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The Moser's worm problem [springer link] asks for the region of smallest area that can accommodate every plane curve of length 1. Curves can be rotated and translated and may be considered identical upto rotation and translation transforms.

What I ask is

How many such curves of there, ie What is the cardinality of the set of 'worms' as referred to in Moser's worm problem?

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    $\begingroup$ If I ever publish a paper in which I introduce a construction I refer to as a `crab' and discuss a problem about this, please do not ask about Jagy's crabs. $\endgroup$ – Will Jagy Nov 14 '13 at 5:01
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The cardinality of the set of plane curves of length 1 is the same as that of the continuum. It is $\le$ the continuum because every such curve comes from a continuous function $[0,1] \to \mathbb{R}^2$, and such a function is determined by its values on the rational numbers. To see that it is $\ge$ the continuum, consider curves of constant curvature (sufficiently small such that they do not form a complete circle.)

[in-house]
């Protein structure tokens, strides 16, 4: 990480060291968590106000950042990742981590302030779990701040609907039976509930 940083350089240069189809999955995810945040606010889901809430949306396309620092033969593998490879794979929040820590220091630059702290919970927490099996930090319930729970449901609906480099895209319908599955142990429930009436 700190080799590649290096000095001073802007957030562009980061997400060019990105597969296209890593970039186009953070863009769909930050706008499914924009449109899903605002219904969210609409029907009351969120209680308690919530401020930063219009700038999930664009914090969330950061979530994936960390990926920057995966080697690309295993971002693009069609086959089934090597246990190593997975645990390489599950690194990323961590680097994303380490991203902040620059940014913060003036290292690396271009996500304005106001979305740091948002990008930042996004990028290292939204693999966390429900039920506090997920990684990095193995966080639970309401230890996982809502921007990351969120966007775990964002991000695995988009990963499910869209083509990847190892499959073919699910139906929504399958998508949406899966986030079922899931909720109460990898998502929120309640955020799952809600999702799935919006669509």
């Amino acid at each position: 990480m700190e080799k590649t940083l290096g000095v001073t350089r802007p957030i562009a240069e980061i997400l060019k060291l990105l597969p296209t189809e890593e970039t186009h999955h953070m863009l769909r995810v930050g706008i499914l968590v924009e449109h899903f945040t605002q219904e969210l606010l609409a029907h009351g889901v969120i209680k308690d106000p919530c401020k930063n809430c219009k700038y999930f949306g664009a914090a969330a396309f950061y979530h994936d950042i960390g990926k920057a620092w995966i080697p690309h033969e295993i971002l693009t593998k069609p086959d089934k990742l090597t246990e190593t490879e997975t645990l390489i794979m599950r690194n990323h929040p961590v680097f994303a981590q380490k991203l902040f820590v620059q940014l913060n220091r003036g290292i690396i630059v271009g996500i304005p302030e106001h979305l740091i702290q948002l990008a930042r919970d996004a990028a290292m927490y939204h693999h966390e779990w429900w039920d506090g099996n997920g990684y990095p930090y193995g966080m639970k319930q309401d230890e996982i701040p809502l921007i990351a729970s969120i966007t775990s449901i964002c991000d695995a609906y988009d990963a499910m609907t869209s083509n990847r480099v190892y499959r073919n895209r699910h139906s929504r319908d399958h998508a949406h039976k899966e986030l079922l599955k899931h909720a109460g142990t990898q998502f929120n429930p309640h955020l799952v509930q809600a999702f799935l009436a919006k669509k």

The same argument works for equivalence classes of plane curves under rotations and translations, because curves of different constant curvatures are not equivalent.

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  • $\begingroup$ That explains it, will the cardinality increase if we remove the equivalence constraints of rotation and translation. $\endgroup$ – ARi Nov 14 '13 at 6:33
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    $\begingroup$ @ARi No, it would still be the continuum. This is what the first paragraph of my answer shows. $\endgroup$ – Trevor Wilson Nov 14 '13 at 15:04

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